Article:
The launch of Street Fighter V was rough. Server issues plagued the first 36 hours of the game’s release, making for a frustrating introduction for fans eager to jump into the new title. While those server problems have improved, they further accentuated the meager offline options. As it stands now, Street Fighter V is a disappointment, but it’s not beyond saving. The game has a long way to go, but it still has the potential to turn into a great game with the right support.

As I mentioned in my review, Street Fighter V’s gameplay is excellent. I love playing through several matches at a time, but there just isn’t enough content to keep me occupied when I don’t feel like playing online against players who are often far more skilled than I am. I sometimes want to kick back and experience the game in a mode that doesn’t involve any other human players. That is the area that Street Fighter V must improve on the most as it pushes forward into its schedule of content delivery. These are the things Capcom and Dimps must do in order to let Street Fighter V achieve its full potential.

Bring Back Arcade Mode

Though Street Fighter V already has the next seven months laid out, more needs to be done within that timeframe. Some very basic features from the series’ past are completely missing, the biggest of which is arcade mode. 

Survival mode attempts to take arcade mode’s place, but it doesn’t deliver the variety of that classic mode. By adding a competent arcade mode to its feature set, Street Fighter V would benefit not only from that mode’s greater sense of variety, but also from the addition of the series’ trademark bonus stages.

Get The Challenges And Lobby Features Out Soon

Before Street Fighter V launched, Capcom presented a roadmap for content that will hit the game for the majority of 2016. The schedule consists of free content updates as well as several premium DLC characters that can be earned through in-game currency or purchased with real money. Capcom desperately needs to stick to this plan if it wants to keep its already upset player base engaged for long enough to enjoy its long-term content plans, but an acceleration of this timeline would greatly benefit its players.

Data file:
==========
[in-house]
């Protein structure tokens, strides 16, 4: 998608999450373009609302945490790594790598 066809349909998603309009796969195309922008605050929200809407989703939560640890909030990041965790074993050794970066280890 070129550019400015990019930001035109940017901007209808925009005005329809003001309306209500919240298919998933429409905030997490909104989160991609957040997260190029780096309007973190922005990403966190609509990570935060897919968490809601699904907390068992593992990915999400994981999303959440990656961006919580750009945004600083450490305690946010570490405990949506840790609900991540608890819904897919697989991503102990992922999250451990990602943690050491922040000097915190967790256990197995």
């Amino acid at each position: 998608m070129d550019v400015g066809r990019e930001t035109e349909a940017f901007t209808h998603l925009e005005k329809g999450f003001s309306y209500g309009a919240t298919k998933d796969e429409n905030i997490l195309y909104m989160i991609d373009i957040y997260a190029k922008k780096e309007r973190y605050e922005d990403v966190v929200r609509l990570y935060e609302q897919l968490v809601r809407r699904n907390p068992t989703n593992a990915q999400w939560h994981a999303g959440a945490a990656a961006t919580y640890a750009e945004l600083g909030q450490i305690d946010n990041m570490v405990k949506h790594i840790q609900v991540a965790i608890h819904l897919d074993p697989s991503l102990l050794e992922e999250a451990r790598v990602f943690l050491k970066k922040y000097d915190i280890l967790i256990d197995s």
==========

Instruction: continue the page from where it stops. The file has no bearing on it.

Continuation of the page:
March looks to add two features sorely missing from the launch version of Street Fighter V. Combo challenges and the ability to create a lobby with up to eight people with spectator capabilities are modes that should have been in the game when it shipped, so it’s good that Capcom seems to be prioritizing these sorely missed features. 

Despite this prioritization, a month feels too long to wait for such basic features. Capcom and Dimps should look at accelerating that timeline and pushing these modes out as quickly as they can. Obviously, a broken lobby system would hardly garner goodwill lost from its shallow launch offerings, but even if the challenges mode can eek out sooner than March, it would do wonders for novice players looking to learn to compete in the fires of the online modes.

Reprioritize Story Mode

The cinematic story mode being set for June didn’t seem so bad when it was first announced because it was assumed that the story mode at launch would occupy more time. Instead, we were delivered a short and disappointing mode containing only a few fights per character on a very easy setting with still illustrations and narration between. 

Capcom is still pushing ahead towards releasing the full cinematic story mode in June, but is it the third most important mode addition? Big story modes in fighting games can be great – just look at Mortal Kombat – but so many basic features are missing from Street Fighter V that it would make sense for Capcom to work on other features first.

On the next page, we look at other ways Capcom and Dimps can improve on Street Fighter V.